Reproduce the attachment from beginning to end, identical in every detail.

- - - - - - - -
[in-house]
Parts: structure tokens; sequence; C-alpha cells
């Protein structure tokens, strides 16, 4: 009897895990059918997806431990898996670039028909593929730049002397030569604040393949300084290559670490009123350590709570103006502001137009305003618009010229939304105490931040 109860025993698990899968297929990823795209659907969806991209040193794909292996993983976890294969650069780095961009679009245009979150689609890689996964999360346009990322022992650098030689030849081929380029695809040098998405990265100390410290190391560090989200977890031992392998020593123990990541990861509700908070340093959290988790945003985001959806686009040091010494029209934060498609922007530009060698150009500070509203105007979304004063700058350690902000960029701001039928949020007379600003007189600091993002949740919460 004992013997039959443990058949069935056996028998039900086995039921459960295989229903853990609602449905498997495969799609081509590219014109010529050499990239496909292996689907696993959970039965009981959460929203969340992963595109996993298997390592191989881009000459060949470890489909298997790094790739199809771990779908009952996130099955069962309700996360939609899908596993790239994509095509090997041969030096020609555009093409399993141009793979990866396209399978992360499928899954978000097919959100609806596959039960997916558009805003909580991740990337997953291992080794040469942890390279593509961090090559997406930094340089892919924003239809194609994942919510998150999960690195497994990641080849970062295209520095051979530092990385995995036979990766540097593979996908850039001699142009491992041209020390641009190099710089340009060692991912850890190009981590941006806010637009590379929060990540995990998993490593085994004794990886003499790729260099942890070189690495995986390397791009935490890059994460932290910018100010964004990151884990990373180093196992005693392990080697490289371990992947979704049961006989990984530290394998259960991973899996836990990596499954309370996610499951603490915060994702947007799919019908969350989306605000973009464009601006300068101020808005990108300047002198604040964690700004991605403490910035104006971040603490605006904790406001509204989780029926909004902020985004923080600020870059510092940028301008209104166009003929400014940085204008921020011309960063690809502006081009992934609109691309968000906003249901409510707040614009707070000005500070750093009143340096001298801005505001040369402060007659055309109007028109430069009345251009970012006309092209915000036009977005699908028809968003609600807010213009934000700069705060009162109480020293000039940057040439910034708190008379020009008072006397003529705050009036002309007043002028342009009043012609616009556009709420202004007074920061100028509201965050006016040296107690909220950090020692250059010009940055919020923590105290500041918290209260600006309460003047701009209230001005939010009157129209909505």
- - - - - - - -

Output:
[in-house]
Parts: structure tokens; sequence; C-alpha cells
């Protein structure tokens, strides 16, 4: 009897895990059918997806431990898996670039028909593929730049002397030569604040393949300084290559670490009123350590709570103006502001137009305003618009010229939304105490931040 109860025993698990899968297929990823795209659907969806991209040193794909292996993983976890294969650069780095961009679009245009979150689609890689996964999360346009990322022992650098030689030849081929380029695809040098998405990265100390410290190391560090989200977890031992392998020593123990990541990861509700908070340093959290988790945003985001959806686009040091010494029209934060498609922007530009060698150009500070509203105007979304004063700058350690902000960029701001039928949020007379600003007189600091993002949740919460 004992013997039959443990058949069935056996028998039900086995039921459960295989229903853990609602449905498997495969799609081509590219014109010529050499990239496909292996689907696993959970039965009981959460929203969340992963595109996993298997390592191989881009000459060949470890489909298997790094790739199809771990779908009952996130099955069962309700996360939609899908596993790239994509095509090997041969030096020609555009093409399993141009793979990866396209399978992360499928899954978000097919959100609806596959039960997916558009805003909580991740990337997953291992080794040469942890390279593509961090090559997406930094340089892919924003239809194609994942919510998150999960690195497994990641080849970062295209520095051979530092990385995995036979990766540097593979996908850039001699142009491992041209020390641009190099710089340009060692991912850890190009981590941006806010637009590379929060990540995990998993490593085994004794990886003499790729260099942890070189690495995986390397791009935490890059994460932290910018100010964004990151884990990373180093196992005693392990080697490289371990992947979704049961006989990984530290394998259960991973899996836990990596499954309370996610499951603490915060994702947007799919019908969350989306605000973009464009601006300068101020808005990108300047002198604040964690700004991605403490910035104006971040603490605006904790406001509204989780029926909004902020985004923080600020870059510092940028301008209104166009003929400014940085204008921020011309960063690809502006081009992934609109691309968000906003249901409510707040614009707070000005500070750093009143340096001298801005505001040369402060007659055309109007028109430069009345251009970012006309092209915000036009977005699908028809968003609600807010213009934000700069705060009162109480020293000039940057040439910034708190008379020009008072006397003529705050009036002309007043002028342009009043012609616009556009709420202004007074920061100028509201965050006016040296107690909220950090020692250059010009940055919020923590105290500041918290209260600006309460003047701009209230001005939010009157129209909505």